Even when Elias Pettersson isn’t scoring, he’s found other ways to help teammates thrive as a rookie center for the Vancouver Canucks.
Pettersson’s ability to learn on the fly and perhaps process information faster than the average 20-year-old playing his first season in North America is one reason coaches and teammates believe he’s been able to contribute so much more.
Earning and succeeding in a full-time role at center, a position he played eight times in the Swedish Hockey League last season, is a good example why Pettersson has been able to adjust to any given situation.
He led the SHL with 56 points (24 goals, 32 assists) in 44 games, and was named most valuable player of the regular season and playoffs after helping Vaxjo win the SHL championship with 19 points (10 goals, nine assists) in 13 playoff games when he played right wing 81 percent of the time.
Pettersson leads NHL rookies in goals (25), points (50), power-play goals (seven), power-play points (14), and game-winning goals (seven) in 45 games despite missing five games with a sprained knee.
“I don’t think about points,” Pettersson said. “I try to be productive and creative and just become better.”
Four players to debut in the NHL since Pettersson was born Nov. 12, 1998 have scored at least 50 points in their first 45 games: Alex Ovechkin (60 in 45 games), Evgeni Malkin (53 in 45), Sidney Crosby (50 in 45) and Pettersson.
Canucks coach Travis Green saw enough good in Pettersson midway through training camp to conclude he preferred him at center. Pettersson has earned his trust in that role ever since.
“It says a lot about the type of player he is now, and in the future,” Green said. “He seems to just get it. A lot of things just come naturally to him. He has an inner compete that’s extremely high, and he’s driven to be a top player and his confidence is not cockiness. He’s very sure of himself and has an understanding of what you’re talking about.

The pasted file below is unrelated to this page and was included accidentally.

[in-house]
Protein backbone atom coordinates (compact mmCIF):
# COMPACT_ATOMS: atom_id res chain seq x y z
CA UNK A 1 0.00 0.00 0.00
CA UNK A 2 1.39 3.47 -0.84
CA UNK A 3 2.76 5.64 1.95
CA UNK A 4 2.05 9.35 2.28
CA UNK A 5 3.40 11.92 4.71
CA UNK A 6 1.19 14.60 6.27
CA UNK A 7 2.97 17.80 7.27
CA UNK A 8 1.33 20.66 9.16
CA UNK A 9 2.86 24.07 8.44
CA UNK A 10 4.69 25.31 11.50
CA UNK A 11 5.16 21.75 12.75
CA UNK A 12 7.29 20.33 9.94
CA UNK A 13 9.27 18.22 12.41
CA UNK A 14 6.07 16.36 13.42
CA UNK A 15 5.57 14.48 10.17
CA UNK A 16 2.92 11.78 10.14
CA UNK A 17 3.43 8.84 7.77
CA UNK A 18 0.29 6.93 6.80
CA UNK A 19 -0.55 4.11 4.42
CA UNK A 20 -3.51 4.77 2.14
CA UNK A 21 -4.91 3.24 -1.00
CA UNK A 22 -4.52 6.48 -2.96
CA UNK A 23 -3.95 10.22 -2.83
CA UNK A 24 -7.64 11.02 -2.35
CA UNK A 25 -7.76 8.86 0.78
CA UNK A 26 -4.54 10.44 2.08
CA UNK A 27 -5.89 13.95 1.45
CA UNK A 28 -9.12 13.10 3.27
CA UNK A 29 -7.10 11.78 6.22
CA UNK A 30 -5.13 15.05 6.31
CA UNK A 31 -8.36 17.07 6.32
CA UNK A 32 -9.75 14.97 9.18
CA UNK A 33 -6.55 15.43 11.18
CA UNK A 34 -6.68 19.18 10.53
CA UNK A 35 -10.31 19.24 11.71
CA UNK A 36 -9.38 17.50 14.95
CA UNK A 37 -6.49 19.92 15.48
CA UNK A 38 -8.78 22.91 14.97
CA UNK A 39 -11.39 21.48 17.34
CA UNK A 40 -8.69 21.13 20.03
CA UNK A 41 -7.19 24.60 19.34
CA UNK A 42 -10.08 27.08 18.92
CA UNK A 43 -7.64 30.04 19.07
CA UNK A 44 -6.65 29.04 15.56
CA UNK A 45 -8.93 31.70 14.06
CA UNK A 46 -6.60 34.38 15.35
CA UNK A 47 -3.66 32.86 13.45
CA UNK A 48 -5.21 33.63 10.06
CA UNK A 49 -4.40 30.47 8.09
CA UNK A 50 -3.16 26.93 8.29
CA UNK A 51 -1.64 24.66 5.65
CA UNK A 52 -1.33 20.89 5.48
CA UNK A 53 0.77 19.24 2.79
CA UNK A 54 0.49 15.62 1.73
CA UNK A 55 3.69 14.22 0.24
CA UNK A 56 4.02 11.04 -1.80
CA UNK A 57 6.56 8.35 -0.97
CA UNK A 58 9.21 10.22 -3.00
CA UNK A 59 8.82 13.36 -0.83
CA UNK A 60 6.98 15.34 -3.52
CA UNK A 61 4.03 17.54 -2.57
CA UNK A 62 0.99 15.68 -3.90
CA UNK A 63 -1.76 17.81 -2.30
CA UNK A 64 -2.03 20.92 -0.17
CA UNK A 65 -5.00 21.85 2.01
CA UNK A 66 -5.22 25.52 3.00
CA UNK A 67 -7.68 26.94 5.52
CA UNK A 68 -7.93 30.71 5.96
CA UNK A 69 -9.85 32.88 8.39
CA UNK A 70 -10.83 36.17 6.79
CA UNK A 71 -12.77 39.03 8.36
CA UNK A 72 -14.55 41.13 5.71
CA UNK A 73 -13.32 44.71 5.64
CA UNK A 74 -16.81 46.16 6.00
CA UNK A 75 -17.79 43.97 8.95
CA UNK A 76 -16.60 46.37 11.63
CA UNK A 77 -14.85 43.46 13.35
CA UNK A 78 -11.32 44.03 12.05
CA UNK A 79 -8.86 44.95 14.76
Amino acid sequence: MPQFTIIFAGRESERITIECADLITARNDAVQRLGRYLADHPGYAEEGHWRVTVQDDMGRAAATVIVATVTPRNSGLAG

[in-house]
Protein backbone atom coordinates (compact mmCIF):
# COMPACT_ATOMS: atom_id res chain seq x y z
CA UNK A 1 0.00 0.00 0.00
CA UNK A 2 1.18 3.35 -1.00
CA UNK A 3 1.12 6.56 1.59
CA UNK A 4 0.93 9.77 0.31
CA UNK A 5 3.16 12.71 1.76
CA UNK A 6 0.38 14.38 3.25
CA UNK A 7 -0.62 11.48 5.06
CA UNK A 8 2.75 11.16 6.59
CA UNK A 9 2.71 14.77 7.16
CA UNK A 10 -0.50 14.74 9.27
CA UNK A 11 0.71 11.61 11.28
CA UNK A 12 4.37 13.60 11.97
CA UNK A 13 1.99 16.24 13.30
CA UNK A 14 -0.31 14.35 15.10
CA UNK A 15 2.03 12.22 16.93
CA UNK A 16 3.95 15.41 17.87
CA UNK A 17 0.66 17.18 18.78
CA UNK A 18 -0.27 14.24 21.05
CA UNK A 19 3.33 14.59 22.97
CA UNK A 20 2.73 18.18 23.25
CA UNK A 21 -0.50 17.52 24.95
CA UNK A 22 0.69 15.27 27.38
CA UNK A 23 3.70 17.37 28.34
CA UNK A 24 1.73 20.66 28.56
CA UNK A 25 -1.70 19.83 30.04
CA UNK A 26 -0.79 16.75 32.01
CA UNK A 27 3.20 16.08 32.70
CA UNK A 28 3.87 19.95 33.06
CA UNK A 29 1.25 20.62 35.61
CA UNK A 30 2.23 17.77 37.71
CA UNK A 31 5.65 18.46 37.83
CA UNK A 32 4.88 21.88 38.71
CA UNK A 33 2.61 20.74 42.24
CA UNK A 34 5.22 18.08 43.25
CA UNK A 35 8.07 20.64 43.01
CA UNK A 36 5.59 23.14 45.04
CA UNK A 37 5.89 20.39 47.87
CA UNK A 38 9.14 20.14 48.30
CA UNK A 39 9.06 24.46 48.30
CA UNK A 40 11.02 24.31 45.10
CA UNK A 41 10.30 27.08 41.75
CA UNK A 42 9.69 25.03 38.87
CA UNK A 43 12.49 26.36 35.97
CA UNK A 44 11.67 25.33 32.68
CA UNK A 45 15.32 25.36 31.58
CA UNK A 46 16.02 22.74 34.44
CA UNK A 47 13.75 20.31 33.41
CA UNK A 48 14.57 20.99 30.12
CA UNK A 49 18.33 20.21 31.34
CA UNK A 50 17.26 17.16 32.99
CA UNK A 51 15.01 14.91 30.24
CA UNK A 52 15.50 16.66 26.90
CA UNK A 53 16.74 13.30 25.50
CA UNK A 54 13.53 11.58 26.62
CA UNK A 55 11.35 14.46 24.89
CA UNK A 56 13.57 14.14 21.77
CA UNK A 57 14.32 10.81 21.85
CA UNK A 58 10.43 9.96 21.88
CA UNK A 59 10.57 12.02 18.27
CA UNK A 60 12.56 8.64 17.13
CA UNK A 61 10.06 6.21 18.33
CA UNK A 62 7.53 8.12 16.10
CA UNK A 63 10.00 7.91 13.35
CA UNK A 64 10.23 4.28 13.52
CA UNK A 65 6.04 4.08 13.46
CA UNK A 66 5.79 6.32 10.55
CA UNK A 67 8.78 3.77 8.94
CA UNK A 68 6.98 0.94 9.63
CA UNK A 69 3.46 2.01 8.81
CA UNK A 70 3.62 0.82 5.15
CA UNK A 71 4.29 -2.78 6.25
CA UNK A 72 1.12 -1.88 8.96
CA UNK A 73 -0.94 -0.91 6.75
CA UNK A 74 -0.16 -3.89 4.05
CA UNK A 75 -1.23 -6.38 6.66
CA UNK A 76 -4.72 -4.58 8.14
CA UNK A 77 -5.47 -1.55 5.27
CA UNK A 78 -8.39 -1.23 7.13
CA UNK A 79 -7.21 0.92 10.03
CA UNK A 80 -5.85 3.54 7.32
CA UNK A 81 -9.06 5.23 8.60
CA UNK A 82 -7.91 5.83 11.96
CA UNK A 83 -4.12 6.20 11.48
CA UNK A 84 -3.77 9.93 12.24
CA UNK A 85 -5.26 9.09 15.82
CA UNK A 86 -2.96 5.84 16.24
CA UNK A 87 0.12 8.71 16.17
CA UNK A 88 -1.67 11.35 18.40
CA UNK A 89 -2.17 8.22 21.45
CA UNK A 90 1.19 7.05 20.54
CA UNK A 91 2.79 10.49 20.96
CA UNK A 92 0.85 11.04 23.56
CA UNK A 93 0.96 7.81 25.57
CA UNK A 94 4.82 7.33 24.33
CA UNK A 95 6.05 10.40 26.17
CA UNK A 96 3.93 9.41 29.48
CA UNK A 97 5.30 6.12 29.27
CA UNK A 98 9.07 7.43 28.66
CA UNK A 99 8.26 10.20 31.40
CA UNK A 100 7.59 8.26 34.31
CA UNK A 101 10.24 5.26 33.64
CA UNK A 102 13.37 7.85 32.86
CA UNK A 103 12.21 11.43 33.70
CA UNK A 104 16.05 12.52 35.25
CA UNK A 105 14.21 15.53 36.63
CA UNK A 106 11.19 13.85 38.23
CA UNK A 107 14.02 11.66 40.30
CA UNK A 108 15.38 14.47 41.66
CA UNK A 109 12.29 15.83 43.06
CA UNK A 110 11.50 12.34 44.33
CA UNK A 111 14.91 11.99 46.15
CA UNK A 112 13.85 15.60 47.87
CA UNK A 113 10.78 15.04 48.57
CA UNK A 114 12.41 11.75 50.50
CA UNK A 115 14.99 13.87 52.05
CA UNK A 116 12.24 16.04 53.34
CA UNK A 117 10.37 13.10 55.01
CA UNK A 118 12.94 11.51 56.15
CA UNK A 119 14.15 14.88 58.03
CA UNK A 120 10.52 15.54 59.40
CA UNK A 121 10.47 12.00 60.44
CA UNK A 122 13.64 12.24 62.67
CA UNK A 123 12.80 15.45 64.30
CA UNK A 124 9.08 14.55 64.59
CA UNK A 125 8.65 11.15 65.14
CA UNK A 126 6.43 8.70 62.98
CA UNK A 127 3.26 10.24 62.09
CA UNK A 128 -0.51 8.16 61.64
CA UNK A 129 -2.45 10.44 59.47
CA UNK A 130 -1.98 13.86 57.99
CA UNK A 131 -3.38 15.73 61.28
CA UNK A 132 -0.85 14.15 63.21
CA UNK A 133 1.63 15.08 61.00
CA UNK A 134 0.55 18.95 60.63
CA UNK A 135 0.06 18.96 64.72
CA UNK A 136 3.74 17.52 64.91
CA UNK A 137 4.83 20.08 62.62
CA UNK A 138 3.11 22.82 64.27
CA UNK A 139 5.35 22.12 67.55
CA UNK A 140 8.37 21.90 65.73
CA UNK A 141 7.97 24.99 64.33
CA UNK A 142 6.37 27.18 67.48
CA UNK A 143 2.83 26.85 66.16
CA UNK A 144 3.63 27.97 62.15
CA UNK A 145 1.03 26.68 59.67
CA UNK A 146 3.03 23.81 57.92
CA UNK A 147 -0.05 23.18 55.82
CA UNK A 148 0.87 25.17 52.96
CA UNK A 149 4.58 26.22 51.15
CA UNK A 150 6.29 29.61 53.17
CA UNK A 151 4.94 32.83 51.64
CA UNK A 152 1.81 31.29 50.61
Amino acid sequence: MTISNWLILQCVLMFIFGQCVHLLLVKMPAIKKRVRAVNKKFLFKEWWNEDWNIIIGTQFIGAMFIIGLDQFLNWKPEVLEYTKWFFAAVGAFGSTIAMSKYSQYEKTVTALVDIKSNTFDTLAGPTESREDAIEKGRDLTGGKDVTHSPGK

“Sometimes, you need to check in with young guys to make sure they’re doing OK. Every conversation, I’ve never had to worry that he’s feeling down or up.”
Pettersson’s grasp of the game has enabled him to succeed even when times have been tough this season. It’s something that hasn’t gone unnoticed by teammates.
“Even if he wasn’t scoring all these goals, he does so many other good things,” Canucks right wing Jake Virtanen said. “He’s always making his teammates better, which is great, but at the same time he’s just got to stick to his game and not worry about what’s going on around him. I’ve been there where I hit a wall for a long time, but you got to stick with it, stay positive and keep playing your game.”
It’s that type of mentality that drives Pettersson to be the best at every level. Sweden National Junior Team coach Tomas Monten has coached Pettersson on three occasions at the international level, including a silver medal-winning performance at the 2018 IIHF World Junior Championship in Buffalo.
“The best thing with Elias is his hockey sense, how he sees the ice and openings,” Monten said. “At the 2018 World Juniors I was impressed with how much he improved his shot. He reminds me a little of Filip Forsberg. Filip is stronger but they both have the scoring touch, vision and smarts. And they both love the game.”
Forsberg, chosen by the Washington Capitals with the No. 11 pick in the 2012 NHL Draft and traded to the Nashville Predators on April 3, 2013, had 63 points (26 goals, 37 assists) in his first full NHL season as a 20-year-old in 2014-15.
Monten said he always knew Pettersson would star in Vancouver. He just didn’t think it would happen overnight.
“The only thing I think he’ll need to improve to become an even better player is working on increasing his top skating speed,” Monten said.
Virtanen said in a span of six months Pettersson has shown drastic improvement from training camp to this point in the season.
“I feel like every game he’s always doing something new because he has that confidence,” Virtanen said. “He’s always making smart plays and he has a great shot, but I think the biggest thing I’ve seen is he doesn’t just have offense, but he’s so good in the defensive zone, too. He gets pucks out and makes plays, and obviously gets into areas to shoot the puck.”
Said Canucks forward Loui Eriksson: “He’s a smart kid. He thinks the game the right way and has a big shot and he’ll manage to be a really good player in this league for a long time.”